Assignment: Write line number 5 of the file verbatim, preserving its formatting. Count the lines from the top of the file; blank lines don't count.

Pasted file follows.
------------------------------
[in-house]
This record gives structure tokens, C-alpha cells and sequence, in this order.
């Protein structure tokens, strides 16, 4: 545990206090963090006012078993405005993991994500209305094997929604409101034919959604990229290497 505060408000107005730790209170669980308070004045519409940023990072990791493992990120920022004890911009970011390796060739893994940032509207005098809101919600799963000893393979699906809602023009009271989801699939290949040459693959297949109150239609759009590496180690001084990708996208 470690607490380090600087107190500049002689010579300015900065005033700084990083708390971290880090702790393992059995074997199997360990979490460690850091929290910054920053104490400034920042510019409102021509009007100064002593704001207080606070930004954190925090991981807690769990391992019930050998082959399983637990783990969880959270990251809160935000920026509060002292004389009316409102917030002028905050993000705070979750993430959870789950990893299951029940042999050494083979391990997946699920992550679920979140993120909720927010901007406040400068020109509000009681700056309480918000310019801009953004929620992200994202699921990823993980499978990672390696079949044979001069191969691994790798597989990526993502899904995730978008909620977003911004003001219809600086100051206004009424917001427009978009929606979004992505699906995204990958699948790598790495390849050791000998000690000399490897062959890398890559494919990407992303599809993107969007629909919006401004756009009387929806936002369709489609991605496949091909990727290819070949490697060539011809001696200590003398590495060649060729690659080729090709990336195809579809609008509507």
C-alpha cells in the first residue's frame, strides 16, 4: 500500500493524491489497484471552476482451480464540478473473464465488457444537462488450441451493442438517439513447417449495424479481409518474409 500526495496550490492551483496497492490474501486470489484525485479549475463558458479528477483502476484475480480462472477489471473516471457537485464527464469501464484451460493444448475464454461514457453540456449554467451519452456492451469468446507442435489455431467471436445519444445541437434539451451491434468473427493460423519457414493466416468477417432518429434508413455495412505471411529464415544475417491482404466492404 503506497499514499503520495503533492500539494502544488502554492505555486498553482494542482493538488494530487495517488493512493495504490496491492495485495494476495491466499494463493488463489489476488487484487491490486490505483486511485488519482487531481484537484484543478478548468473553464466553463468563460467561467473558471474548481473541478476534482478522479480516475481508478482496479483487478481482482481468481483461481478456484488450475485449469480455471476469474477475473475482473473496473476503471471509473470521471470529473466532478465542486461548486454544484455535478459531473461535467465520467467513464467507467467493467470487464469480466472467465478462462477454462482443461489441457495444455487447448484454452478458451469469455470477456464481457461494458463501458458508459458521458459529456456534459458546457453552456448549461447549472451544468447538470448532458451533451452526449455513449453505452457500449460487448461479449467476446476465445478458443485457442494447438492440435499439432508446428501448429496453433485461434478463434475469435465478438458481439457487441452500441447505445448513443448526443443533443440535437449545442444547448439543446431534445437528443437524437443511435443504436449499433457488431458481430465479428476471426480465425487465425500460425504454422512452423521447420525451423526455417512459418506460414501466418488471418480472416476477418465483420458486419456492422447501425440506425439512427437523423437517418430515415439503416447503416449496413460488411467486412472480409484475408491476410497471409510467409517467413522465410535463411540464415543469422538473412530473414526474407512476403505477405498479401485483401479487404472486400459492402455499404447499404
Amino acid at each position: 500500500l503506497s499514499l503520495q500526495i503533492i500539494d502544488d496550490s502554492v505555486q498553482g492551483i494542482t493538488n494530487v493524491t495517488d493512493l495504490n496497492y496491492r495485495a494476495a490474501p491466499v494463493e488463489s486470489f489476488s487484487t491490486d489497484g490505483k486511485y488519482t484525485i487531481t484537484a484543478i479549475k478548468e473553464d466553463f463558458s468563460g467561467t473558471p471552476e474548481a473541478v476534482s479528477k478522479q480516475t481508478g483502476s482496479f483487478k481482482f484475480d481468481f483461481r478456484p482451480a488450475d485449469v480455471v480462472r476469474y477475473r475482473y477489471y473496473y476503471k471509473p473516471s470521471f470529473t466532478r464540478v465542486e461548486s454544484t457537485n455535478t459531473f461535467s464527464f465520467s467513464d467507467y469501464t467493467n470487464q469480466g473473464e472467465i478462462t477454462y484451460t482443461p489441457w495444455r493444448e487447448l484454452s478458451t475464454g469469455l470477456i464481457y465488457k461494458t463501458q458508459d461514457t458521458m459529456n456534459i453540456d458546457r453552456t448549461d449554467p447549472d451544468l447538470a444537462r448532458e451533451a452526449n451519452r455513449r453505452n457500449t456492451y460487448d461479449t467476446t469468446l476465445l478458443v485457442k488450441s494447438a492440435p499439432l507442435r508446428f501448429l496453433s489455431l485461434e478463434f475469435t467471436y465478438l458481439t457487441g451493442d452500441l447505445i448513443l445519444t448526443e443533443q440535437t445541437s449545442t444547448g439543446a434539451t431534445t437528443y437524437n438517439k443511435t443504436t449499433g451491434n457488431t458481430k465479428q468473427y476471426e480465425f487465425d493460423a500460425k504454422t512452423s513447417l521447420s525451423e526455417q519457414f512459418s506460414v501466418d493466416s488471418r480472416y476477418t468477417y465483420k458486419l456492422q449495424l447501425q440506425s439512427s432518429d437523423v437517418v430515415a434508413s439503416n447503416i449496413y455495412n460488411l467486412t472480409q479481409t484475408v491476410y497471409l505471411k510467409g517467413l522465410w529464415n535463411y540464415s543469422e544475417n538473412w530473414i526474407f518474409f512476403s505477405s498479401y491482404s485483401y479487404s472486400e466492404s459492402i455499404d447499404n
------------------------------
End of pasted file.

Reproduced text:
Amino acid at each position: 500500500l503506497s499514499l503520495q500526495i503533492i500539494d502544488d496550490s502554492v505555486q498553482g492551483i494542482t493538488n494530487v493524491t495517488d493512493l495504490n496497492y496491492r495485495a494476495a490474501p491466499v494463493e488463489s486470489f489476488s487484487t491490486d489497484g490505483k486511485y488519482t484525485i487531481t484537484a484543478i479549475k478548468e473553464d466553463f463558458s468563460g467561467t473558471p471552476e474548481a473541478v476534482s479528477k478522479q480516475t481508478g483502476s482496479f483487478k481482482f484475480d481468481f483461481r478456484p482451480a488450475d485449469v480455471v480462472r476469474y477475473r475482473y477489471y473496473y476503471k471509473p473516471s470521471f470529473t466532478r464540478v465542486e461548486s454544484t457537485n455535478t459531473f461535467s464527464f465520467s467513464d467507467y469501464t467493467n470487464q469480466g473473464e472467465i478462462t477454462y484451460t482443461p489441457w495444455r493444448e487447448l484454452s478458451t475464454g469469455l470477456i464481457y465488457k461494458t463501458q458508459d461514457t458521458m459529456n456534459i453540456d458546457r453552456t448549461d449554467p447549472d451544468l447538470a444537462r448532458e451533451a452526449n451519452r455513449r453505452n457500449t456492451y460487448d461479449t467476446t469468446l476465445l478458443v485457442k488450441s494447438a492440435p499439432l507442435r508446428f501448429l496453433s489455431l485461434e478463434f475469435t467471436y465478438l458481439t457487441g451493442d452500441l447505445i448513443l445519444t448526443e443533443q440535437t445541437s449545442t444547448g439543446a434539451t431534445t437528443y437524437n438517439k443511435t443504436t449499433g451491434n457488431t458481430k465479428q468473427y476471426e480465425f487465425d493460423a500460425k504454422t512452423s513447417l521447420s525451423e526455417q519457414f512459418s506460414v501466418d493466416s488471418r480472416y476477418t468477417y465483420k458486419l456492422q449495424l447501425q440506425s439512427s432518429d437523423v437517418v430515415a434508413s439503416n447503416i449496413y455495412n460488411l467486412t472480409q479481409t484475408v491476410y497471409l505471411k510467409g517467413l522465410w529464415n535463411y540464415s543469422e544475417n538473412w530473414i526474407f518474409f512476403s505477405s498479401y491482404s485483401y479487404s472486400e466492404s459492402i455499404d447499404n